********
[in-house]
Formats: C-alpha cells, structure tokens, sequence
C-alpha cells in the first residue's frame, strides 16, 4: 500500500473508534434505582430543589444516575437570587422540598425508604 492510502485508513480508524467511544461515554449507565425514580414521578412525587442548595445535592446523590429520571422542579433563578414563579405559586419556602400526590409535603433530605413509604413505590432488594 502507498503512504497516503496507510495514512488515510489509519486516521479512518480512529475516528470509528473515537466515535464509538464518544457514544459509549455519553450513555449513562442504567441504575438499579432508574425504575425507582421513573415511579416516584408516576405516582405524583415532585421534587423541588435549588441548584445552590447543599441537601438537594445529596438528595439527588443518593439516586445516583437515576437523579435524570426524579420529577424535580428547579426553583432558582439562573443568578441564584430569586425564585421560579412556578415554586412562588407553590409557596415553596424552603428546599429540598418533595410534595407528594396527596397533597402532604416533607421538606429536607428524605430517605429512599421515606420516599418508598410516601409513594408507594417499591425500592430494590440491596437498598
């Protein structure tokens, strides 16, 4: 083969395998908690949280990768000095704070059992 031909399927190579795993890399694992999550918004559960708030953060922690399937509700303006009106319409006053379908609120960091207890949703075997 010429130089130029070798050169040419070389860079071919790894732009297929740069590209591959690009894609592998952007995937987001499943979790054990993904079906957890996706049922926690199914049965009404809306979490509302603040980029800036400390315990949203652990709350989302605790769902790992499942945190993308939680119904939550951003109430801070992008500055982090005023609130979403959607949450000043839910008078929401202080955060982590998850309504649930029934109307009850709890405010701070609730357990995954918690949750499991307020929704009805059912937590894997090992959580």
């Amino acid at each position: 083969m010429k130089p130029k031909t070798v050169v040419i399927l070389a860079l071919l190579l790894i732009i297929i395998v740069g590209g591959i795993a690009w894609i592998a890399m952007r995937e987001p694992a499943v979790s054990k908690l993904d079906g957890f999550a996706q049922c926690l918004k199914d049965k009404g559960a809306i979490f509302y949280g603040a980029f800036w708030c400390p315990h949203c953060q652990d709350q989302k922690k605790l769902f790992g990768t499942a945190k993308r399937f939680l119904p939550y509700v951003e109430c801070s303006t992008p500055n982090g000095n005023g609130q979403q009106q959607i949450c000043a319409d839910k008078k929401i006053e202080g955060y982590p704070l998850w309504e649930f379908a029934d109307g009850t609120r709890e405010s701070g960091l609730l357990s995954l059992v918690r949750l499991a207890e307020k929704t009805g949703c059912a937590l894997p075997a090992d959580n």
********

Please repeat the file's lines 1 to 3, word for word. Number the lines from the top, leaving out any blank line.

[in-house]
Formats: C-alpha cells, structure tokens, sequence
C-alpha cells in the first residue's frame, strides 16, 4: 500500500473508534434505582430543589444516575437570587422540598425508604 492510502485508513480508524467511544461515554449507565425514580414521578412525587442548595445535592446523590429520571422542579433563578414563579405559586419556602400526590409535603433530605413509604413505590432488594 502507498503512504497516503496507510495514512488515510489509519486516521479512518480512529475516528470509528473515537466515535464509538464518544457514544459509549455519553450513555449513562442504567441504575438499579432508574425504575425507582421513573415511579416516584408516576405516582405524583415532585421534587423541588435549588441548584445552590447543599441537601438537594445529596438528595439527588443518593439516586445516583437515576437523579435524570426524579420529577424535580428547579426553583432558582439562573443568578441564584430569586425564585421560579412556578415554586412562588407553590409557596415553596424552603428546599429540598418533595410534595407528594396527596397533597402532604416533607421538606429536607428524605430517605429512599421515606420516599418508598410516601409513594408507594417499591425500592430494590440491596437498598